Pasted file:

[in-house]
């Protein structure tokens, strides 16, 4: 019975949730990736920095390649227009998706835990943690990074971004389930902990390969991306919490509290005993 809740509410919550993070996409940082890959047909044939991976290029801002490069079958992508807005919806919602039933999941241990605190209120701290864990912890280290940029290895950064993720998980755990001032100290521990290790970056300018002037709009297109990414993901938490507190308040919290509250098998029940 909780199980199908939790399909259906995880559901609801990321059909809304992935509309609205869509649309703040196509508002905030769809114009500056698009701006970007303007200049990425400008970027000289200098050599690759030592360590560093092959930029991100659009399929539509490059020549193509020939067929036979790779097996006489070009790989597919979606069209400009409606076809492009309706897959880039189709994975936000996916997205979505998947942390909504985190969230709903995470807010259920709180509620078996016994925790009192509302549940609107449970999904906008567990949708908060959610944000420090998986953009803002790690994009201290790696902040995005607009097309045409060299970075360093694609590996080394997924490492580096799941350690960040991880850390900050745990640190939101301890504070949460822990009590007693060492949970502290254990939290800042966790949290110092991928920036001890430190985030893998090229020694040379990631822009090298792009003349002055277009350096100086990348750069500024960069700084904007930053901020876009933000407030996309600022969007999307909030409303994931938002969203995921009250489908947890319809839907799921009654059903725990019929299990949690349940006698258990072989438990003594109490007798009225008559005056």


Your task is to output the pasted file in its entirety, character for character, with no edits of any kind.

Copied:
[in-house]
């Protein structure tokens, strides 16, 4: 019975949730990736920095390649227009998706835990943690990074971004389930902990390969991306919490509290005993 809740509410919550993070996409940082890959047909044939991976290029801002490069079958992508807005919806919602039933999941241990605190209120701290864990912890280290940029290895950064993720998980755990001032100290521990290790970056300018002037709009297109990414993901938490507190308040919290509250098998029940 909780199980199908939790399909259906995880559901609801990321059909809304992935509309609205869509649309703040196509508002905030769809114009500056698009701006970007303007200049990425400008970027000289200098050599690759030592360590560093092959930029991100659009399929539509490059020549193509020939067929036979790779097996006489070009790989597919979606069209400009409606076809492009309706897959880039189709994975936000996916997205979505998947942390909504985190969230709903995470807010259920709180509620078996016994925790009192509302549940609107449970999904906008567990949708908060959610944000420090998986953009803002790690994009201290790696902040995005607009097309045409060299970075360093694609590996080394997924490492580096799941350690960040991880850390900050745990640190939101301890504070949460822990009590007693060492949970502290254990939290800042966790949290110092991928920036001890430190985030893998090229020694040379990631822009090298792009003349002055277009350096100086990348750069500024960069700084904007930053901020876009933000407030996309600022969007999307909030409303994931938002969203995921009250489908947890319809839907799921009654059903725990019929299990949690349940006698258990072989438990003594109490007798009225008559005056």